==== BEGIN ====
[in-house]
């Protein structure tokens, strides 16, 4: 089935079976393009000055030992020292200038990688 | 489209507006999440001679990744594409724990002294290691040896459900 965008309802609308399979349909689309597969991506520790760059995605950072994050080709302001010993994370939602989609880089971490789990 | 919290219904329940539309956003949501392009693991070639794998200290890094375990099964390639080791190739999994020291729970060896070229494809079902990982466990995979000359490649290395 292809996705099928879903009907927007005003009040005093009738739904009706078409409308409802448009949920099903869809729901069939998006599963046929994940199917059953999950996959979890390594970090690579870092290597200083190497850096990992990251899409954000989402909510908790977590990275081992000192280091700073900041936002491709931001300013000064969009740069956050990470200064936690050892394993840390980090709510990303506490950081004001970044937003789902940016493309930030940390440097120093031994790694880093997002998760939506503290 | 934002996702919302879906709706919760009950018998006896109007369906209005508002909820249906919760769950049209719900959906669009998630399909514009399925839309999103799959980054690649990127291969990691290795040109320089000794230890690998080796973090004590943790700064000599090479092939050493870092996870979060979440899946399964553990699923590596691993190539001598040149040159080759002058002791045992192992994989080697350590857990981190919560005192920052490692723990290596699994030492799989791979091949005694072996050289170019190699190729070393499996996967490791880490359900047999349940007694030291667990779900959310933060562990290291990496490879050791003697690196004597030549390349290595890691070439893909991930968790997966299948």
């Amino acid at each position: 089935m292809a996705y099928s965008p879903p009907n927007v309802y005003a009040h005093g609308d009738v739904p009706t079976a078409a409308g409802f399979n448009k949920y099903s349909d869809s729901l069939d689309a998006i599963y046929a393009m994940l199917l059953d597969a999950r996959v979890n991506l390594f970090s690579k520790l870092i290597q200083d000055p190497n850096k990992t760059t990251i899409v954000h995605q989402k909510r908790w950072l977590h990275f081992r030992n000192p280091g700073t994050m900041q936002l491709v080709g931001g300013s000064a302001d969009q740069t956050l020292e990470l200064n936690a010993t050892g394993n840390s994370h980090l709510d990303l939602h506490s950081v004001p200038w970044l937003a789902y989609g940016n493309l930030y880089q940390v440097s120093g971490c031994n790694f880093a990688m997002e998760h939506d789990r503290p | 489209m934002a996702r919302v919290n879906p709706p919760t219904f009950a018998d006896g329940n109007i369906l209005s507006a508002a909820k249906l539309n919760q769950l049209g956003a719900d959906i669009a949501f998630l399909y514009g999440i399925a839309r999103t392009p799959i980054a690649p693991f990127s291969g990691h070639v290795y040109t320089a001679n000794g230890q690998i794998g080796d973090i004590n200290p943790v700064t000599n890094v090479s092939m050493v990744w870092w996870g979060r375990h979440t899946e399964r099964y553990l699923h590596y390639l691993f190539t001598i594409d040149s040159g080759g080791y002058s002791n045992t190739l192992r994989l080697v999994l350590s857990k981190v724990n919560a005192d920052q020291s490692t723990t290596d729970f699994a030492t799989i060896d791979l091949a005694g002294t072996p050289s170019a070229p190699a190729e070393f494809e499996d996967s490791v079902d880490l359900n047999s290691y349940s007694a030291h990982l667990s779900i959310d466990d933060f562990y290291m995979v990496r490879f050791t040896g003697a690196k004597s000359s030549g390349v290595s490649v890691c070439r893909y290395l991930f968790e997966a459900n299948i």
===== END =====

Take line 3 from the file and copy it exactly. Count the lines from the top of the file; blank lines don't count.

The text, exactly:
């Amino acid at each position: 089935m292809a996705y099928s965008p879903p009907n927007v309802y005003a009040h005093g609308d009738v739904p009706t079976a078409a409308g409802f399979n448009k949920y099903s349909d869809s729901l069939d689309a998006i599963y046929a393009m994940l199917l059953d597969a999950r996959v979890n991506l390594f970090s690579k520790l870092i290597q200083d000055p190497n850096k990992t760059t990251i899409v954000h995605q989402k909510r908790w950072l977590h990275f081992r030992n000192p280091g700073t994050m900041q936002l491709v080709g931001g300013s000064a302001d969009q740069t956050l020292e990470l200064n936690a010993t050892g394993n840390s994370h980090l709510d990303l939602h506490s950081v004001p200038w970044l937003a789902y989609g940016n493309l930030y880089q940390v440097s120093g971490c031994n790694f880093a990688m997002e998760h939506d789990r503290p | 489209m934002a996702r919302v919290n879906p709706p919760t219904f009950a018998d006896g329940n109007i369906l209005s507006a508002a909820k249906l539309n919760q769950l049209g956003a719900d959906i669009a949501f998630l399909y514009g999440i399925a839309r999103t392009p799959i980054a690649p693991f990127s291969g990691h070639v290795y040109t320089a001679n000794g230890q690998i794998g080796d973090i004590n200290p943790v700064t000599n890094v090479s092939m050493v990744w870092w996870g979060r375990h979440t899946e399964r099964y553990l699923h590596y390639l691993f190539t001598i594409d040149s040159g080759g080791y002058s002791n045992t190739l192992r994989l080697v999994l350590s857990k981190v724990n919560a005192d920052q020291s490692t723990t290596d729970f699994a030492t799989i060896d791979l091949a005694g002294t072996p050289s170019a070229p190699a190729e070393f494809e499996d996967s490791v079902d880490l359900n047999s290691y349940s007694a030291h990982l667990s779900i959310d466990d933060f562990y290291m995979v990496r490879f050791t040896g003697a690196k004597s000359s030549g390349v290595s490649v890691c070439r893909y290395l991930f968790e997966a459900n299948i």